Analysis rubbishes waste savings

01:27, Jul 31 2011

Small waste firms have commissioned a report to fight Auckland Council's plans to squeeze them out, says Paul McBeth.

Small-time waste firms fear the Auckland Council's plans for the city's $600 million of landfills and waste stations will squeeze them out.

They worry the plan will favour a city-run monopoly using only major players Transpacific Industries and EnviroWaste Services.

The city is reviewing its obligations under the Waste Minimisation Act 2008 and favours a plan to take operational control of waste. Its preferred scheme is a joint venture with Transpacific and EnviroWaste, though nothing definitive has been decided yet, according to a council report on its draft plan.

There are now as many as 30 waste management operators, including small-time collection and recycling agents, in the region. They fear they will be muscled out of the market if council sidles up with the two biggest players.

Pushing back, those smaller waste companies have commissioned their own analysis of the proposals from Stephen Franks' Wellington law firm Franks & Ogilvie, which concludes the council hasn't done enough analysis and could generate "major costs".

In March the council's regional development and operations committee agreed to support a plan to take control of the 85% of the waste-stream it doesn't control, probably through some type of public-private partnership with major waste players Transpacific and Ironbridge's EnviroWaste. Only councillors Cameron Brewer and George Wood voted against the proposal.

Following the user-pays model in Waitakere City and Christchurch, the council thinks it can cut trash going to landfills by at least 40% through a monopolistic joint venture, also reducing the cost to households.

Those claims fail to stack up, says a review of the proposal by Alex Sundakov of Castalia Strategic Advisors, commissioned by Franks & Ogilvie.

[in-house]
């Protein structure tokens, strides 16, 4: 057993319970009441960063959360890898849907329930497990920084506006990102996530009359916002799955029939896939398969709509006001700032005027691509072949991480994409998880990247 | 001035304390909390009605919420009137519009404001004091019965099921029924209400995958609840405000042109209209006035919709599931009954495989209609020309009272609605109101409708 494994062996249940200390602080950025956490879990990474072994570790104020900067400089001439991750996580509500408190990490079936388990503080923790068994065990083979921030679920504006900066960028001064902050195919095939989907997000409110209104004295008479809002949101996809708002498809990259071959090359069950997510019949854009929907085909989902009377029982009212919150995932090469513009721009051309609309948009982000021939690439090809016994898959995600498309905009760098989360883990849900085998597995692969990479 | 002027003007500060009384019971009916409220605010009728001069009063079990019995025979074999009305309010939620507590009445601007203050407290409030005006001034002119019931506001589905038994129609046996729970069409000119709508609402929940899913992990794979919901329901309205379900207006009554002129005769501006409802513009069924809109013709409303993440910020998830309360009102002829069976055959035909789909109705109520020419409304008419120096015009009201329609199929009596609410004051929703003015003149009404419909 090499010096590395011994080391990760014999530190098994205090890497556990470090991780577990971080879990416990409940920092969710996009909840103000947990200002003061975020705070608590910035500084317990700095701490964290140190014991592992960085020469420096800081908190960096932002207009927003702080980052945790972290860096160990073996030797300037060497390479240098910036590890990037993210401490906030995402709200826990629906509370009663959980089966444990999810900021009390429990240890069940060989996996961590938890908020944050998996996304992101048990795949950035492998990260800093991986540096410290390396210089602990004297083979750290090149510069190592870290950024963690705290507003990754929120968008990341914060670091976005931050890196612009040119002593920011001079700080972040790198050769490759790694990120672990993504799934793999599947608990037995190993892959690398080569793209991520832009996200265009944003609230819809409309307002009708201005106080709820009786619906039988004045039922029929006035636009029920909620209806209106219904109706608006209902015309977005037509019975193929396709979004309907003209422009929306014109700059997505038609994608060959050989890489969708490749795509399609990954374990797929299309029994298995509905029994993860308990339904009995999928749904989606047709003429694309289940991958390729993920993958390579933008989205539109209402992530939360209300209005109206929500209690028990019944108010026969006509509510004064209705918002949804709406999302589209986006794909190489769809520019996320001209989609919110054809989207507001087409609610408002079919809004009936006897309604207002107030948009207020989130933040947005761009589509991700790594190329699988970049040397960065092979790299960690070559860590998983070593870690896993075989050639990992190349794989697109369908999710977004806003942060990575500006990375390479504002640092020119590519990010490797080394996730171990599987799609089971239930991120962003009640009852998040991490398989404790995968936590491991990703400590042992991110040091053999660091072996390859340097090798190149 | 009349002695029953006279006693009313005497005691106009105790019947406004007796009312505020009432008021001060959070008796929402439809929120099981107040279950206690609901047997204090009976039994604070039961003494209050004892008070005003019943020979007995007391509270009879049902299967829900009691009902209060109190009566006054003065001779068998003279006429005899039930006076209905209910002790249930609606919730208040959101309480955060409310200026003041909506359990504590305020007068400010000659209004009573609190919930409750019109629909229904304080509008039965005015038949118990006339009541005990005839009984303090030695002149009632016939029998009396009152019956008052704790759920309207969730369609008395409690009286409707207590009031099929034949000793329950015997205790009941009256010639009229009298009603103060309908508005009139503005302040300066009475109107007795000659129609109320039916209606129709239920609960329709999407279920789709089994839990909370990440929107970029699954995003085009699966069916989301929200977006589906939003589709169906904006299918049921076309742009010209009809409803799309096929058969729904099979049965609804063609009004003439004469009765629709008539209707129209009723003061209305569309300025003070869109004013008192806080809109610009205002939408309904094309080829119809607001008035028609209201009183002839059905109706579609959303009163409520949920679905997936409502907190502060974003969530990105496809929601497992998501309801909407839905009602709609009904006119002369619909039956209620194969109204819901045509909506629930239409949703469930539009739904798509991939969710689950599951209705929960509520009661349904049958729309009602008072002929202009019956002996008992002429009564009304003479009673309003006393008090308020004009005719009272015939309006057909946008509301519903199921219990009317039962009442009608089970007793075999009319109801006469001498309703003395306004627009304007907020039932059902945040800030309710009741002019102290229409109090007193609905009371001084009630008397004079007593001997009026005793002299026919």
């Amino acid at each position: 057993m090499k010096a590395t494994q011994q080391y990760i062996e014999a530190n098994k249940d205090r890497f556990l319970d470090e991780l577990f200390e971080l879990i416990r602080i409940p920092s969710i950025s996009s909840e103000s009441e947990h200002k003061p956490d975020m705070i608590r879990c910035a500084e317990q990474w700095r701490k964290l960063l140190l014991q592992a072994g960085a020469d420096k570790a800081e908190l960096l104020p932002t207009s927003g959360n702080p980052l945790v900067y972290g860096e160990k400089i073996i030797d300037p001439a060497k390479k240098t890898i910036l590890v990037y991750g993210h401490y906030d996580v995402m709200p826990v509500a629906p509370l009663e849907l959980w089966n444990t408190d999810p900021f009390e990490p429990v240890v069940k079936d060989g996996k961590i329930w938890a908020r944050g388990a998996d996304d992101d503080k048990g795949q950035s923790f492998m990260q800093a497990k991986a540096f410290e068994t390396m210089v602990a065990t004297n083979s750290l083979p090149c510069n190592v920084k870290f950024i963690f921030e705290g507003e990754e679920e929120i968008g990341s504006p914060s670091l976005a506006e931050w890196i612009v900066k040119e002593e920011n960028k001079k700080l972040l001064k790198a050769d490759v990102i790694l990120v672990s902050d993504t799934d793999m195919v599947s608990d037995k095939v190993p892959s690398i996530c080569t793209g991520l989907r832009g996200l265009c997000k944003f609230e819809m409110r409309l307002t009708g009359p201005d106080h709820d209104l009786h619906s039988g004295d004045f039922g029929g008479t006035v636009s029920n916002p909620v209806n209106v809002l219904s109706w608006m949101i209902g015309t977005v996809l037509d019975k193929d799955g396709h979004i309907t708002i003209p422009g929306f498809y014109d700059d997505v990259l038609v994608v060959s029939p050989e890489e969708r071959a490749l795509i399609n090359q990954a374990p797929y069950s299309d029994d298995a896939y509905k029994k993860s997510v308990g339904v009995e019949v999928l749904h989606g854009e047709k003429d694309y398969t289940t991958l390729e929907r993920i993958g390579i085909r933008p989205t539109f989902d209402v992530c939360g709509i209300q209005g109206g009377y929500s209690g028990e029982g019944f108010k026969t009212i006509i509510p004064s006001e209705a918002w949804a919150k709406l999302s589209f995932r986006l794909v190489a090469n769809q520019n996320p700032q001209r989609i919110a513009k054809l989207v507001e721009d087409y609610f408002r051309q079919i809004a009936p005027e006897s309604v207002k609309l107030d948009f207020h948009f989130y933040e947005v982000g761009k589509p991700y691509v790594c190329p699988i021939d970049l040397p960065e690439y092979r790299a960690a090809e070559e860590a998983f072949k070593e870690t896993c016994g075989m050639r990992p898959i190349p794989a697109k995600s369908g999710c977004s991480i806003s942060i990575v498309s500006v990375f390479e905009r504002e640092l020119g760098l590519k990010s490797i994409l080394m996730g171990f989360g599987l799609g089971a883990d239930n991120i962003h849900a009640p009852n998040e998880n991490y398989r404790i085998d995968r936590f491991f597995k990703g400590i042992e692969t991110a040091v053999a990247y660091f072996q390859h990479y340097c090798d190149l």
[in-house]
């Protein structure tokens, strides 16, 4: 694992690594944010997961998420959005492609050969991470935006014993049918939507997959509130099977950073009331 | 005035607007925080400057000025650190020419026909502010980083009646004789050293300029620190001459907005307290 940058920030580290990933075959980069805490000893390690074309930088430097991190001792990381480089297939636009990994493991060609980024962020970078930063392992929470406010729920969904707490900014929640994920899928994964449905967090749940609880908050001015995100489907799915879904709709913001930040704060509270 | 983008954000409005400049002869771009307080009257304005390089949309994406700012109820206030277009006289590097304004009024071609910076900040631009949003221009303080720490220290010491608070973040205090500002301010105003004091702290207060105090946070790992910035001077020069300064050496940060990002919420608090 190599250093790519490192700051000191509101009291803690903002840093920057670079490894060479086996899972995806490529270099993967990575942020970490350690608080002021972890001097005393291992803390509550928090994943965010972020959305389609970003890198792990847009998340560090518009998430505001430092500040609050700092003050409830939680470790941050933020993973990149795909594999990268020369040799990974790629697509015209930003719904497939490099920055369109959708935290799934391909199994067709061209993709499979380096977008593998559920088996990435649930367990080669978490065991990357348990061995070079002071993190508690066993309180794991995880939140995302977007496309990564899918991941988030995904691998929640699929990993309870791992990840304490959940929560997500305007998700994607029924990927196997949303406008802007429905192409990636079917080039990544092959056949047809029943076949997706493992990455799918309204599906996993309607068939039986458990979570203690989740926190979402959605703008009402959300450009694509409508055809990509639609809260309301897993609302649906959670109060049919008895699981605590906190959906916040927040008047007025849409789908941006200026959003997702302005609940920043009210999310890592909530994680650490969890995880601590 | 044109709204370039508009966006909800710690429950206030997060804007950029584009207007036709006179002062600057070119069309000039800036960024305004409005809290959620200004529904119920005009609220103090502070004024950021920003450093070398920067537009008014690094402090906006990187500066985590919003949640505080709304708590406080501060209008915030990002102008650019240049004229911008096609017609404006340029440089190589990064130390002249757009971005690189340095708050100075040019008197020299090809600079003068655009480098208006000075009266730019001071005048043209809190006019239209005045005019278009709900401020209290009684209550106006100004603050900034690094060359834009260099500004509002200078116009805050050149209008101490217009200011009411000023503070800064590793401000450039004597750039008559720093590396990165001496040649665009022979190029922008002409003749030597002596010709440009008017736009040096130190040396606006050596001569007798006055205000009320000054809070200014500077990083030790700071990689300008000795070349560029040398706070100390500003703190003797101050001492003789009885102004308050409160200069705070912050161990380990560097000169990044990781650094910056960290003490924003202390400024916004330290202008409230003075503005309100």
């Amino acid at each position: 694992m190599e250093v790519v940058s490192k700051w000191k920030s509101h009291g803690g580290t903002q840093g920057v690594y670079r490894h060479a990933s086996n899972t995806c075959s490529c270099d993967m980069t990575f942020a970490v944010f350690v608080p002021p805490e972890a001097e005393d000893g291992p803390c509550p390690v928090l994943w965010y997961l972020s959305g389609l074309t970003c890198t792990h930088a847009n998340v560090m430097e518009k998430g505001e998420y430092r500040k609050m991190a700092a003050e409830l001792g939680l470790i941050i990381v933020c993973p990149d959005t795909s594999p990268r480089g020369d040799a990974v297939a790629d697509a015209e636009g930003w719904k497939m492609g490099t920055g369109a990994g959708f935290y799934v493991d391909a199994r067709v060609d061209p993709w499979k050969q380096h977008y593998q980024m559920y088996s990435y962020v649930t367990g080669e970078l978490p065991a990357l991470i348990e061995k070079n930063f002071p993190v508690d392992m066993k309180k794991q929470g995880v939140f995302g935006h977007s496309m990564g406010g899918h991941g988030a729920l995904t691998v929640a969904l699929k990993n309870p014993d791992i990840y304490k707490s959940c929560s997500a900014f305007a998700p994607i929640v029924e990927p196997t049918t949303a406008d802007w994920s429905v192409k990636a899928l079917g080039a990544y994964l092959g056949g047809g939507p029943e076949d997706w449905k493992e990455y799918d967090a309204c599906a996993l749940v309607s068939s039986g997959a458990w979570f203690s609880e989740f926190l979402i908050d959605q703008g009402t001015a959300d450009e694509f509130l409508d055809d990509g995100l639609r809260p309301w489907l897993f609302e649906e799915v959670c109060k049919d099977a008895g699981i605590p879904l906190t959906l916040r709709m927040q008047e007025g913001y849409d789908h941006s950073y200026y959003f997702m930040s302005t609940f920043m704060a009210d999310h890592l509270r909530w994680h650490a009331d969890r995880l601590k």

Sundakov says the council hasn't received good policy analysis, and that "there is currently no basis for making an informed decision" on the future of waste.

"Much of the analysis that we would expect to support a proposal of this significance is missing," Sundakov says. "In our view, the proposal is not justified by the information considered by the council, and major costs of the proposal appear to have been ignored."

Auckland Council spokesman Glyn Walters says the local body is "open-minded about what strategy or structural arrangements will best achieve" the favoured proposal.

He plays down the prospect of a public-private partnership, saying such presuppositions are "premature", and that it is too early to put a dollar-figure on the process, including the $600m industry estimate of the Transpacific and EnviroWaste assets in Auckland.

Transpacific owns the Redvale landfill and EnviroWaste owns the Hampton Downs site.

The council declined to comment on the structure of any joint venture.

EnviroWaste has been keen to pursue a PPP with council since the proposal's outset, while Transpacific took a while to warm to the idea. Still, they will only participate in a joint venture with council provided they are "not worse off as a result", according to council papers on the plan.

Such a move would also need Commerce Commission sign-off to create a monopoly, though the council thinks it can counter antitrust issues by claiming it is in the public good. The antitrust regulator hasn't given its view yet, Walters says.

This is EnviroWaste's second bite at the cherry. It unsuccessfully lobbied central government for a similar proposal in a submission to the Auckland Governance Legislation Committee.

The council's proposal claims households will have to only pay about 81 cents a week, compared to the next cheapest option, a licensing regime, that would cost about $3.41 a week. With some 480,000 households in the city, based on 2006 Census numbers, a conservative estimate puts the annual cost at about $20.3m versus $85.1m.

Castalia's Sundakov says it is "implausible" that the plan could produce the same outcomes at less than a quarter of the cost, and questions the council's claim that controlling the assets is the best way to keep costs in check.

Polluter-pays models reduce costs by about 26% on average as "households respond to the incentives created through pricing", his report says.

Buy-in from the Auckland Council will be a relief for Transpacific's Australian parent, which wrote down the value of the New Zealand assets by $A200m, in what was described by White Funds Management's Sydney-based Angus Gluskie, as an admission that they "basically paid too much" for Waste Management in 2006.

Transpacific bought Waste Management New Zealand five years ago for $870m, creating the biggest waste disposal firm in Australasia, but has struggled in recent years after taking on too much debt ahead of the global financial crisis.

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